Predators officials aren’t being as open with ticket sales figures as they were last year. They don’t want to get into another running tally. But they will say the team maintained a solid season-ticket base this summer, one that was more normal, more like the summer of two years ago without all the save-the-team hoopla.
Still, officials note that it is critical to build on that base.
The grumpy economy, however, will be a challenge. Potential buyers worried about job security are more likely to delay their decisions.
via Ed Willes of the Vancouver Province,
Nonis told Canucks’ ownership he would add three forwards and let Markus Naslund go through free agency. Swedish free agent Fabian Brunnstrom was committed to signing with the Canucks. Nonis was also going to trade the Canucks’ first-round draft pick this summer, which probably would have landed the Kings’ Mike Cammalleri. And he was going to move a defenceman, likely Kevin Bieksa, and/or prospects for another proven scorer. Hello, Olli Jokinen.
Gillis, for his part, has improved the Canucks’ fourth line and added Pavol Demitra and Steve Bernier while losing Naslund and Brendan Morrison.
from Bruce Garrioch of the Ottawa Sun,
“(The players are) kind of on pins and needles themselves wondering what it’s going to be about, but to me we want to make sure people understand that there’s going to be an identity and type of game that we want to play,” said Hartsburg.
“Everybody is going to be asked to play within that structure. A guy like Jason Spezza, who is a gifted offensive puck handler, there’s room for that. Cody Bass and (Shean) Donovan, there’s room for them in our structure and a need for both type of players. There’s going to be good structure and the team is going to take a lot of pride in the work part of the game. We want a mentality that we can defend and we can attack.”
from SnapShots of Mlive,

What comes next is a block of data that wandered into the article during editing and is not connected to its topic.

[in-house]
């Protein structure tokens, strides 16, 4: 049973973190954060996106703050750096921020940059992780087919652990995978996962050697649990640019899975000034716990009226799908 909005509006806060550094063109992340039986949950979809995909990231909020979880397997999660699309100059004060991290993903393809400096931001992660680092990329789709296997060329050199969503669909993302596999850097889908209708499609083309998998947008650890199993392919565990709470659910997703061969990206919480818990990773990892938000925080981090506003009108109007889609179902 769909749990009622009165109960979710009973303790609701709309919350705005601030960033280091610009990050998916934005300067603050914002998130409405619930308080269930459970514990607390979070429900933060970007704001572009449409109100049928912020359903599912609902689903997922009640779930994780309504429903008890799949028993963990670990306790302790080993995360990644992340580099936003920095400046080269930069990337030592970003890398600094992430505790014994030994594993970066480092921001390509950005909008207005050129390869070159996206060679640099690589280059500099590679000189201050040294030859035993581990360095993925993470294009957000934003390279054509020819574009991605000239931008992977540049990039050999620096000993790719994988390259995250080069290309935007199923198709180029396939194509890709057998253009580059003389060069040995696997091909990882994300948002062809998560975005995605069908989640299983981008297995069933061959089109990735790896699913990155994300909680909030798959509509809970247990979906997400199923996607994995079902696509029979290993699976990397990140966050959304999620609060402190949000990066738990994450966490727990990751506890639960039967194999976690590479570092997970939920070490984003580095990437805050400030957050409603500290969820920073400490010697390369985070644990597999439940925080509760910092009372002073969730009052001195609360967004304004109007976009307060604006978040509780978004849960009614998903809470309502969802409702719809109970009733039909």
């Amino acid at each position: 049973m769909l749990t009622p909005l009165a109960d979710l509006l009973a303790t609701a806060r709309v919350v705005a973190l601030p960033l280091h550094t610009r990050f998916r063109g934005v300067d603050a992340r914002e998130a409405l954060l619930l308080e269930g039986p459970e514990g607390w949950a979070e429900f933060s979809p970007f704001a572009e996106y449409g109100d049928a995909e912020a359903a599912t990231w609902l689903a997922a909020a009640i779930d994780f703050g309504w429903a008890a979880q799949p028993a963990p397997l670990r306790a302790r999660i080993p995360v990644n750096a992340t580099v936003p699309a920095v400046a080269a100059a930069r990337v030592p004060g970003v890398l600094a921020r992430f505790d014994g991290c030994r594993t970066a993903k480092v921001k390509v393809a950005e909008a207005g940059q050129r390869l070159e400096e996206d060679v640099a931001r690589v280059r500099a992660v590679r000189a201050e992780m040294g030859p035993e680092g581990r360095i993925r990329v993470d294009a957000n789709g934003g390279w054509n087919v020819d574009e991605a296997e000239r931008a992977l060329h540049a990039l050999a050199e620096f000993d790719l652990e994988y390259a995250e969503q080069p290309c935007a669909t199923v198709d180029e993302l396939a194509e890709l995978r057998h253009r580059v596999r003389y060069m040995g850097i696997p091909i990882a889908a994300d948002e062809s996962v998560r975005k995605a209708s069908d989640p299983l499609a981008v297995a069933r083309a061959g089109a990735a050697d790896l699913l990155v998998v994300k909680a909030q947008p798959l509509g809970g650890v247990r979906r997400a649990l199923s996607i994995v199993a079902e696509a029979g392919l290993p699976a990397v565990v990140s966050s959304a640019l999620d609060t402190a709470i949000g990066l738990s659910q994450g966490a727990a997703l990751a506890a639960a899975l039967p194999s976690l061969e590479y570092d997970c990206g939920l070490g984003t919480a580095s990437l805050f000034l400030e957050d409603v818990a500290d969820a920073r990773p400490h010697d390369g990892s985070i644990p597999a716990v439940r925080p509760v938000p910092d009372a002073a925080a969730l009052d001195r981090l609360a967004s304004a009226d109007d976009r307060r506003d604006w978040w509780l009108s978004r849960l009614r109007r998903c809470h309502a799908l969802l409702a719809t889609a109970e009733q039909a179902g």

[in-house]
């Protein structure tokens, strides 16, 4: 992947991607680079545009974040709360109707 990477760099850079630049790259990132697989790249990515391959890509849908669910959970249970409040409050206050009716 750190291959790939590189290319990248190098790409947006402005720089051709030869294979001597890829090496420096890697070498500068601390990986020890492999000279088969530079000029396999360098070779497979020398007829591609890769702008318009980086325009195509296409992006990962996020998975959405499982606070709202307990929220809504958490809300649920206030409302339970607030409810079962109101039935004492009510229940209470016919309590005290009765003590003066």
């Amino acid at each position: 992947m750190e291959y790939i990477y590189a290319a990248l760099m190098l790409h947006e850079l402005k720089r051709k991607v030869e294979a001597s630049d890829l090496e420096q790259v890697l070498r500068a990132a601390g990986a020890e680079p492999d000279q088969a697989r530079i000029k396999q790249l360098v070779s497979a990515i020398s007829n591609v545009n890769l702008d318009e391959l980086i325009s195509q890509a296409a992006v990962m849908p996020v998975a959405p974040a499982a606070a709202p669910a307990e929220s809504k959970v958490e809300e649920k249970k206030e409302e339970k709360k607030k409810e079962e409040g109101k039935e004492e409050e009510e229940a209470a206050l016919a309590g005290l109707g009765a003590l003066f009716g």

Well, surprise, surprise, in addition to boosting the prices of single-game tickets in a state that continues to lose jobs at an astonishing race based upon a Stanley Cup win, they’ve also introduced “premium” game pricing. If you want to go see the Wings raise their Stanley Cup banner against the Toronto Maple Leafs on October 9th, you pay from $45-125 in the upper bowl, and from $125-235 in the lower bowl.
Want to see the Wings play an Original Six rival in the Rangers on Saturday, October 18th? It’ll cost you from $35.00-$95.00 in the upper bowl, and from $95-195 to sit in the lower bowl.
from Bruce MacLeod of Red Wings Corner,
I’m not sure that I like the arguments why Steve Stamkos isn’t playing at the prospects tournament for Tampa Bay. I’ve heard things ranging from it’s the Lightning trying to protect Stamkos from a tournament where prospects try to prove themselves, including fighting. I’ve also heard that the Lightning didn’t want Stamkos to miss any of their main camp which begins a day after this tournament ends.
First off, don’t worry about Stamkos protecting himself.
About Kukla's Korner Hockey
Paul Kukla founded Kukla’s Korner in 2005 and the site has since become the must-read site on the ‘net for all the latest happenings around the NHL.